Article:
Friday 22 March 2013

A Sword from Red Ice by J.V. Jones

The armies of Spire Vanis have invaded the clanholds and are marching against Ganmiddich. The clans are responding, mustering their armies to defeat the invaders and claim the prize of the Ganmiddich roundhouse. However, events back in Spire Vanis are outpacing the armies and may soon render the whole conflict moot.

Meanwhile, Raif Sevrance has succeeded in defeating the Endlords at the Fortress of Grey Ice, but knows the victory is only temporary. His path takes him back to the Rift, where his fellow Maimed Men are besieged by a servant of the Endlords, but he must also strike out beyond, in search of the mysterious sword known as Loss.

A Sword from Red Ice was originally published in 2007, five years after the publication of the previous novel in the series, A Fortress of Grey Ice. It is fair to say it faced a mixed reaction, with some readers citing it as Jones's best book to date and others as a novel with very limited plot development and poor pacing.

I elected not to read the novel on release, instead waiting for additional volumes to appear. Reading A Sword from Red Ice immediately after A Fortress of Grey Ice, it is clear there's been no major drop-off in quality or indeed pacing. A Fortress of Grey Ice was a slightly weaker novel than the first book in the series, A Cavern of Black Ice, because it introduced several new POV characters and storylines and the need to service all of these plus the existing characters resulted in a lessening of focus. Actually, this seems to have been one of the two main reasons for the delays to the third novel (the other being the fact that the publishers sat on it for more than a year before releasing it, due to scheduling issues): Jones had introduced even more storylines and characters to the mix and seriously pared these back in editing, allowing her to spend more time on the core characters.

The result is a book in which, when taken as a whole, a lot happens: Raif crosses the continent (twice), undertakes a quest, saves a city and finally finds a home and place in the world; the biggest battle in the series to date is fought, with the consequences being enormous; and the political situation within both Clan Blackhail and Clan Bludd shifts dangerously and dramatically. However, other individual storyline progress more modestly: Angus Lok only appears in the prologue and the epilogue; what he's doing for the rest of the book seems rather unclear, especially given the months that have passed in the interim. Effie Sevrance spends the whole book (though that's only four chapters from her POV) going up a river on a boat. Ash March, despite being set up as the series' second main character after Raif, spends the whole book traipsing through a wood. There is a definite sense of a dislocation of time in the novel, with some characters spending weeks or months travelling and others apparently only having a few days unfold in their storyline (Lok, most notably). I am also rather uncertain what Bram Cormac's storyline adds to that of the series overall. He spends most of this book (and the previous one) wandering around unable to make a decision about his future and angsting about it, like an introverted student on a particularly chilly gap year. He finally does commit to a new cause at the end of the novel, but it's questionable if we really needed this amount of set-up for him.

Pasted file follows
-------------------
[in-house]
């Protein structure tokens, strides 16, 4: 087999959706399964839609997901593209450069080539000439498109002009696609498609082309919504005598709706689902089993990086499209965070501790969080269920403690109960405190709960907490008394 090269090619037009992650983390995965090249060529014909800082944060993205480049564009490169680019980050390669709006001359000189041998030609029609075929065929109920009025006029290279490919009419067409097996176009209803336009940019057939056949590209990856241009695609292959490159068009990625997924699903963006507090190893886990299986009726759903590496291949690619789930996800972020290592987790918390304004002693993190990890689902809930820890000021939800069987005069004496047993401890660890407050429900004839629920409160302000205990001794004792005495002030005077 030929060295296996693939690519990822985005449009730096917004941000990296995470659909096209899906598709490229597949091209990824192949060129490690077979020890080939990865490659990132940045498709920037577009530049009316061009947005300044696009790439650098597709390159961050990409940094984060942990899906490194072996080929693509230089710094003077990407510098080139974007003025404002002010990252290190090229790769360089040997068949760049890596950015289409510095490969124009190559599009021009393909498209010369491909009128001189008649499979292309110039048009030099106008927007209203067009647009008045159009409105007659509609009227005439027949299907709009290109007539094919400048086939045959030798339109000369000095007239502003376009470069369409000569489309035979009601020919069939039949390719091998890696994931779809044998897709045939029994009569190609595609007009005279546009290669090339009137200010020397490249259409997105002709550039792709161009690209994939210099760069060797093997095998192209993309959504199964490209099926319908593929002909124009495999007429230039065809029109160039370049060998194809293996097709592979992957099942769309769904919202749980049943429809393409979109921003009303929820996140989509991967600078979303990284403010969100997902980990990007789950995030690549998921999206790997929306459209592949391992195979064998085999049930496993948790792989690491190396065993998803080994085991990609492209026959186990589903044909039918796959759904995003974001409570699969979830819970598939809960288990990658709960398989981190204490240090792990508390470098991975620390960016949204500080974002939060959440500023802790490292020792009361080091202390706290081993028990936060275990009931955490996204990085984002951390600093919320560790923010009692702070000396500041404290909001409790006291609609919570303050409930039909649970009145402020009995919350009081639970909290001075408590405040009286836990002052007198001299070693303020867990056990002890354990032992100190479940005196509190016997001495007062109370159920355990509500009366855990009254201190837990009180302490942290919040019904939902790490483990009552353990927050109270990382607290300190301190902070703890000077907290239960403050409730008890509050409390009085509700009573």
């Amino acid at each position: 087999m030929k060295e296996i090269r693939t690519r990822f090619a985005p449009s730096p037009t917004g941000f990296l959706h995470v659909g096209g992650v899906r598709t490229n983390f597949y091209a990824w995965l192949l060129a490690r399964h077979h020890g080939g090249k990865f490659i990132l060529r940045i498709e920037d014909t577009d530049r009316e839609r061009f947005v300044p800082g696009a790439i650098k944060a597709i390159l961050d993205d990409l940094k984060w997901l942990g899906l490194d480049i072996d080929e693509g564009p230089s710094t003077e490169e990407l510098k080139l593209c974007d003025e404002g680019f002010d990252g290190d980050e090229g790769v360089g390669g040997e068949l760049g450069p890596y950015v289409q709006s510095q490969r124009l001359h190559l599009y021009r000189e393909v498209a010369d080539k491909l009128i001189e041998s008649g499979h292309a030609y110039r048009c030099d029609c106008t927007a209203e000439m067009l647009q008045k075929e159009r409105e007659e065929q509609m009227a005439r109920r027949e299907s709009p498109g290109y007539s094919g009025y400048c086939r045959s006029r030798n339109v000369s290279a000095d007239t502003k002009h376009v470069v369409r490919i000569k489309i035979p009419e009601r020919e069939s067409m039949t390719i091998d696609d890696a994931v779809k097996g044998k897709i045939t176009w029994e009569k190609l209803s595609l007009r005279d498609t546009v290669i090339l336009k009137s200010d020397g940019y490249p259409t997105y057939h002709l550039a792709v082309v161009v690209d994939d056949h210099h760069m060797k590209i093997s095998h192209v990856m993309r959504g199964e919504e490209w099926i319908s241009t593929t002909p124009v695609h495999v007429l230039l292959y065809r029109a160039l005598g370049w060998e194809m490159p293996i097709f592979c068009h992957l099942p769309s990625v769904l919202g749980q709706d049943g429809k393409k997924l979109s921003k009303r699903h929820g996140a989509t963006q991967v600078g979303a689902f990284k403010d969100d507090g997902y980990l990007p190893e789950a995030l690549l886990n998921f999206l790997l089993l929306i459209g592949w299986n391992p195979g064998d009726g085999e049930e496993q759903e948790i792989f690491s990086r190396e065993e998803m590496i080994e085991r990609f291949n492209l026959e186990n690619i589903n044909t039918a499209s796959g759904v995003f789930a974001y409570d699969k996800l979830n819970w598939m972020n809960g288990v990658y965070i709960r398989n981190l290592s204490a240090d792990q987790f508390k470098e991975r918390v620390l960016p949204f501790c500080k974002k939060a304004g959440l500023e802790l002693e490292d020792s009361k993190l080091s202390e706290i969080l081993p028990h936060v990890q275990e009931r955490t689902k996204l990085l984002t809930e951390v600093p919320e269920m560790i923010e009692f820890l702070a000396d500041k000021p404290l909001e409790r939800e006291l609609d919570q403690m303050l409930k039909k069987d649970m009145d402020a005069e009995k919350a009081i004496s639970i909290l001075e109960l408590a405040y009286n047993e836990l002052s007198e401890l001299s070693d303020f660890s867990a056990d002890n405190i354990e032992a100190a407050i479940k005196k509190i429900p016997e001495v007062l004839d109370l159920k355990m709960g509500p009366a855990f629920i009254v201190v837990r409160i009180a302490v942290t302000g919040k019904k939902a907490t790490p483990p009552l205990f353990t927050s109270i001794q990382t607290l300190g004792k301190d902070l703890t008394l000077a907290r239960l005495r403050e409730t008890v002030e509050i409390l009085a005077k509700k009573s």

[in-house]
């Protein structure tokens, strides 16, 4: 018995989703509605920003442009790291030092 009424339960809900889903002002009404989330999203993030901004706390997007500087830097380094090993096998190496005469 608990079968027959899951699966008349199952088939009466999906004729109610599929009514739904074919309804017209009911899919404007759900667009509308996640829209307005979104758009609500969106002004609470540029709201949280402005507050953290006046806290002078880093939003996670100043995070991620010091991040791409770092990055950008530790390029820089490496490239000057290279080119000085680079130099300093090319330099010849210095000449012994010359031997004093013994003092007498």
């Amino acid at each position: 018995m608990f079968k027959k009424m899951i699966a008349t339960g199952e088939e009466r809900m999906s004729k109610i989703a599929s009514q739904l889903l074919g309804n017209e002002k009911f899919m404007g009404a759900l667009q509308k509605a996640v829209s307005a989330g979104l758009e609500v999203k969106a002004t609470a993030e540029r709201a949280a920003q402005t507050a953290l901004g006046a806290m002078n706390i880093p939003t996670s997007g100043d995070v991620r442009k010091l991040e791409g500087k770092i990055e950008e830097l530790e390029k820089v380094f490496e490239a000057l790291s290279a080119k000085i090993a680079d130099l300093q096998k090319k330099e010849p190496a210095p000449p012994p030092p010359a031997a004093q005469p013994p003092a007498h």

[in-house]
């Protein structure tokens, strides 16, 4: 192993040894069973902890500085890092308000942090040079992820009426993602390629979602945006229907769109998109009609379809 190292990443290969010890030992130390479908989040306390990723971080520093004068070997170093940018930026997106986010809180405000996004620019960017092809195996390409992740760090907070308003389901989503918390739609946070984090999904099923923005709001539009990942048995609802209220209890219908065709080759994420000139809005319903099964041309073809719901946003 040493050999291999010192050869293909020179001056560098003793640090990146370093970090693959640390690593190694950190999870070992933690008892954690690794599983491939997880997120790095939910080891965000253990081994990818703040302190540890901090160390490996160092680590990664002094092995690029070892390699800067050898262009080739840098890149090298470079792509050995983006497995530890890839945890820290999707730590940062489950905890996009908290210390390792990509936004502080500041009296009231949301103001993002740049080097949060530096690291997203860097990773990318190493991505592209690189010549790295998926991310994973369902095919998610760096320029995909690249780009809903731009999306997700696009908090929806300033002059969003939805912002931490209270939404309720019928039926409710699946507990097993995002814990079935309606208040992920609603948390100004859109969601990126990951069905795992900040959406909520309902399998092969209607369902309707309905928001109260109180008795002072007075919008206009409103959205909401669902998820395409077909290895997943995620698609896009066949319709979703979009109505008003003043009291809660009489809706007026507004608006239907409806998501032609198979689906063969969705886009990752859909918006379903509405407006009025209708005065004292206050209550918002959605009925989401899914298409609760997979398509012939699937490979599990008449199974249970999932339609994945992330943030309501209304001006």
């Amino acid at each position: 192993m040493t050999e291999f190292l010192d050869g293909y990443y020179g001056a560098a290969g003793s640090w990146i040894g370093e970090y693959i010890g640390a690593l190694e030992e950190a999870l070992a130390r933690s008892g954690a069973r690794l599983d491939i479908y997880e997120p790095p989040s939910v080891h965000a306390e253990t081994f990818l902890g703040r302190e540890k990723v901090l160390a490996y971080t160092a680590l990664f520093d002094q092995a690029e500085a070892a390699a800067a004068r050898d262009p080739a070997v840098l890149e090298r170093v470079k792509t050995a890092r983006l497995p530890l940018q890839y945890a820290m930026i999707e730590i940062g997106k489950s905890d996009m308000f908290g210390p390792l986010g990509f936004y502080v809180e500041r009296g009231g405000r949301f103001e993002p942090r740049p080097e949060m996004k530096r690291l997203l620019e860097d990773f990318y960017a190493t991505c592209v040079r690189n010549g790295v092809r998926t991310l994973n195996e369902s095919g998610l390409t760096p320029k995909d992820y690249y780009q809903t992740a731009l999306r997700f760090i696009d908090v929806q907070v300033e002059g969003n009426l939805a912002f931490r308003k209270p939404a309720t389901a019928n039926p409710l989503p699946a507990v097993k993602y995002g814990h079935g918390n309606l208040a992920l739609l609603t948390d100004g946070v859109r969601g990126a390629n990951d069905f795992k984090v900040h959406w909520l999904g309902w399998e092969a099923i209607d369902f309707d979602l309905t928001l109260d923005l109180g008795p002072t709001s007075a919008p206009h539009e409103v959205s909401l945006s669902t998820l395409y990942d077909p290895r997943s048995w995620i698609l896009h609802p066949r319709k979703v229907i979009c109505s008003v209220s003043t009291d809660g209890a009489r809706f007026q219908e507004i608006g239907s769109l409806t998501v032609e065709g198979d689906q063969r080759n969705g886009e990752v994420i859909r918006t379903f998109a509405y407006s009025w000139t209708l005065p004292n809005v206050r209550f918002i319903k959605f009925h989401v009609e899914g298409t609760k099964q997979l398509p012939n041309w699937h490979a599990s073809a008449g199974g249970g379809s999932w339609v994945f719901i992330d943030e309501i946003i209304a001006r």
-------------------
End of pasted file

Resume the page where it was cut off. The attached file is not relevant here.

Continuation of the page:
Of course, epic fantasies which get so big that the author loses control a little bit of them and ends up (inadvertently or not) adding more material than we strictly need is nothing new. Fortunately Red Ice is much more of a Dance with Dragons - a novel with problematic pacing and some storylines that could have been handled better but also some very fine moments sprinkled throughout - than a Crossroads of Twilight, where the reader will have more fun reading the Wikipedia summary than suffering through the novel itself. Raif reaching the titular Red Ice is a satisfyingly mythic moment. Raina Blackhail finally taking matters into her own hands and seizing control of her own and her clan's destinies is an important moment in her character arc (especially as she is arguably one of the best-written characters in the series). Ash realising the full potential of her powers is a powerful scene. If A Sword from Red Ice disappoints in some areas, it excels in others.

A Sword from Red Ice (****) is well-written, particularly well-characterised and its strongest moments shine. At other times the pace falters and some storylines are left under-developed (Book of Words fans hoping to learn more from Baralis will be disappointed). But a few problems aside, this is a strong addition to the series. The novel is available now in the UK and USA.

1 comment:

Anonymous said...

Would really like any information about a possible release date for book 5.